“In machine learning and AI, the whole is always greater than the sum of its parts, meaning the more people use the system and the [more] data that goes through the system, the smarter the system gets,” Tabatabaie said. “It manages to be more accurate; it manages to automate more of a percentage of the total, and it manages to be generally more reliable and more useful. The way we use our technology is to really take advantage of that natural phenomenon.”

Looking ahead

CodaMetrix plans to invent new technologies that improve the overly complex models used now for reimbursement, finding ways for AI and machine learning to automate pre-authorization processes and serve as tools for population health and utilization management.

Tabatabaie pointed to the use of smartphones in auto insurance as a parallel to CodaMetrix’s long-term goals.

“Today, AI approves legitimate claims that are filed online using uploaded pictures of a damaged car, creating savings and convenience for consumers while insurers get better insights and improve their ability to manage risk better.”

“Our North Star is to invent technologies and deliver solutions that help payers and providers assess and auto-adjudicate reimbursement at the point of care,” he said. 

About CodaMetrix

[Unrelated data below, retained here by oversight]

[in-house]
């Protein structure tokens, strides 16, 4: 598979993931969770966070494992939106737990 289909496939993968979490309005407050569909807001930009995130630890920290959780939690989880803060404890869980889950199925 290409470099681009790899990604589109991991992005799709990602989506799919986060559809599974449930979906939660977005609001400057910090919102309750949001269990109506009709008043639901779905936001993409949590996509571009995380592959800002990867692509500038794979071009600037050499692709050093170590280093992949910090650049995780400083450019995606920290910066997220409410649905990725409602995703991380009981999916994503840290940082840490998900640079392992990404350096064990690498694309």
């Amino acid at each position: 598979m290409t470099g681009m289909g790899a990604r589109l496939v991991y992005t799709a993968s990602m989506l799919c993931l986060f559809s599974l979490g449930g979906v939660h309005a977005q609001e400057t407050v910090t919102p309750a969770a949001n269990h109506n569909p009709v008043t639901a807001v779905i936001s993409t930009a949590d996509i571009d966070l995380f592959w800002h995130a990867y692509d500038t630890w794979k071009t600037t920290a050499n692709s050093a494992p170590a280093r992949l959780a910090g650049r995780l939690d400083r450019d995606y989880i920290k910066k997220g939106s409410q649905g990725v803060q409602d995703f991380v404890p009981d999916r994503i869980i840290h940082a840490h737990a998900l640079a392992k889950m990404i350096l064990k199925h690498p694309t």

CodaMetrix (CMX) enables physicians to rediscover the joy of practicing medicine by reducing administrative burden caused by the complexity of payer rules for coding, authorizations for service and other unique payer-by-payer requirements. Originally developed by the Massachusetts General Physicians Organization (MGPO), CodaMetrix uses Artificial Intelligence (AI) and Machine Learning (ML) algorithms to autonomously code a large portion of providers’ claims, which either eliminates the need for manual coding or significantly improves the process.

This published piece is provided solely for informational purposes. HFMA does not endorse the published material or warrant or guarantee its accuracy. The statements and opinions by participants are those of the participants and not those of HFMA. References to commercial manufacturers, vendors, products, or services that may appear do not constitute endorsements by HFMA.


a. “Certified professional coder salary in the United States,”, accessed Aug. 23, 2021.


googletag.cmd.push( function () { googletag.display( 'hfma-gpt-text1' ); } );
googletag.cmd.push( function () { googletag.display( 'hfma-gpt-text2' ); } );
googletag.cmd.push( function () { googletag.display( 'hfma-gpt-text3' ); } );
googletag.cmd.push( function () { googletag.display( 'hfma-gpt-text4' ); } );
googletag.cmd.push( function () { googletag.display( 'hfma-gpt-text5' ); } );
googletag.cmd.push( function () { googletag.display( 'hfma-gpt-text6' ); } );
googletag.cmd.push( function () { googletag.display( 'hfma-gpt-text7' ); } );
googletag.cmd.push( function () { googletag.display( 'hfma-gpt-leaderboard' ); } );